“The simulator also put our applicators in potentially dangerous situations that they must maneuver through, like angry drivers on the road to the field. This is something that you hope they never face in real life, but can be reality for any equipment on the road today. 

"Why are you at this show" was my question.

“We are always looking for applicator candidates and find that we get a lot of interest when we bring the simulator to shows. Recruiting has been an unexpected bonus with this machine. We purchased it in July of 2018. And this was the third show it has been to.”

Not new technology

The simulator reminds me of those often portrayed in pilot training (for decades) and I know my son uses such equipment for training at his John Deere dealership in North Dakota. It’s new technology in the applicator industry, Greving says. 

Noticeable at the show were the increasing number of names of companies and products based on fanciful names that take some learning to remember. Corteva is one that had me fooled; It’s the new name of the former ag divisions of DuPont and Dow, the two huge companies that have merged. Then there are Engenia, Lucento, Ethos and 3RIVE (thrive) and more. The idea is gaining attention of course, but....? 

A family company

Over the years I’ve noted that Rock River Laboratory  is usually an exhibitor at farm shows but I never really knew who they were — so I thought it time I found out.

It turns out that Rock River Laboratory dates to 1976 when Don Meyer, a UW geology graduate, and his wife Karen Meyer and his parents, started a soil testing laboratory at his parents farm near Watertown. The goal was “to fulfill an agriculture industry need for quality soil analysis.”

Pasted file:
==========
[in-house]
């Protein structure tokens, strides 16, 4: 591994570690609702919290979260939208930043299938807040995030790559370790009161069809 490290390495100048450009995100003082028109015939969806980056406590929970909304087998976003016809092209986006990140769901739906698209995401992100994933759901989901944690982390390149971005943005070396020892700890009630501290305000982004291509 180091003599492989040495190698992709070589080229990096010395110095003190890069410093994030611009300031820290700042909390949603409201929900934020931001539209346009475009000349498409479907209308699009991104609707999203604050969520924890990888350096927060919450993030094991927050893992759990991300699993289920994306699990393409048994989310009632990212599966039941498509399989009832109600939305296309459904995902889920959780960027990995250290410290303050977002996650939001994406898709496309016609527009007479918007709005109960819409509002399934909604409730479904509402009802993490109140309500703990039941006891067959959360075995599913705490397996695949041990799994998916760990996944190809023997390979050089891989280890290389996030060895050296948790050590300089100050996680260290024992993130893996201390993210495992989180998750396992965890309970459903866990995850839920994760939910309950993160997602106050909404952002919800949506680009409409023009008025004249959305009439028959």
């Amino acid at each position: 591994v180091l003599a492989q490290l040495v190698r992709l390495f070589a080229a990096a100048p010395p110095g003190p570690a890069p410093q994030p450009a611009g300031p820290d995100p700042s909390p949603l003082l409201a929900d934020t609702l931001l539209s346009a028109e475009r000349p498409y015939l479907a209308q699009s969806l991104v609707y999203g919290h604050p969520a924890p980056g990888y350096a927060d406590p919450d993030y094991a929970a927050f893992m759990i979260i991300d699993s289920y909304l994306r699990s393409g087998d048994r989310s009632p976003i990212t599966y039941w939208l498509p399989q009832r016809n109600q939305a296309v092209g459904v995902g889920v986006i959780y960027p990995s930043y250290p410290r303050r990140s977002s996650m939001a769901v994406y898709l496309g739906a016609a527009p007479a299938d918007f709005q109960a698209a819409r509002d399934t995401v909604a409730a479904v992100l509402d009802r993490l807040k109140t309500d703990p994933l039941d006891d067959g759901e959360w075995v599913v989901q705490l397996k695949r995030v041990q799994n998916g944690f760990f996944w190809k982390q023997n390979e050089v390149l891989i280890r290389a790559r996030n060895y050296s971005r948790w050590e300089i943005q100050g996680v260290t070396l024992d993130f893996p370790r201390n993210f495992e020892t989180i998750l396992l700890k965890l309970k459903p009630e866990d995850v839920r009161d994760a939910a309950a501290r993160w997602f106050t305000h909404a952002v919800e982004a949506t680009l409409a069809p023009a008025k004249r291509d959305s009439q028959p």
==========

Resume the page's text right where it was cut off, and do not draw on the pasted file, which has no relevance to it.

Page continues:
Son Zachery Meyer, director of operations at the company was at the show and traced the company history for me.

“It began with soil testing, added feed and forage testing in the late 70’s and was the first ag laboratory to use Near Infrared forage (NIF) analysis in 1982, The company now has 18 locations in the US and operates in Germany, Brazil, Argentina and Chili.     

Rock River Laboratory serves retailers who serve farmers and will provide a soil sampling team if needed.   

It appears that the family owned company will remain so, an increasing rarity in this era of change. Zachery Meyer is the second generation to be a part of the company although he admits he had no plans to do so with a Journalism degree from UW-Milwaukee. “But, when the opportunity to come back arose, I did,”he says.  

Other things to see       

- The huge spray rigs now used are so big as to be almost scary. Tires head-high tall, 120-foot booms and the driver seat high above ground make an imposing sight. 

- Weed killers applied in ounces per acre rather than pints or gallons are the norm. Changes in fertilizer application and equipment are hard to believe. It takes an expert to understand them.  

- Even more challenging are the concerns for human safety and the rules and regulations that go with them.     

The WABA  is indeed at the cutting edge of agriculture, offering programs of many kinds, leading ag companies to the crop production by farmers, of safe, healthy, readily available  food for consumers in the US and beyond. A great cause, indeed. 

John Oncken is owner of Oncken Communications. He can be reached at 608-222-0624, or e-mail him at jfodairy2@gmail.com.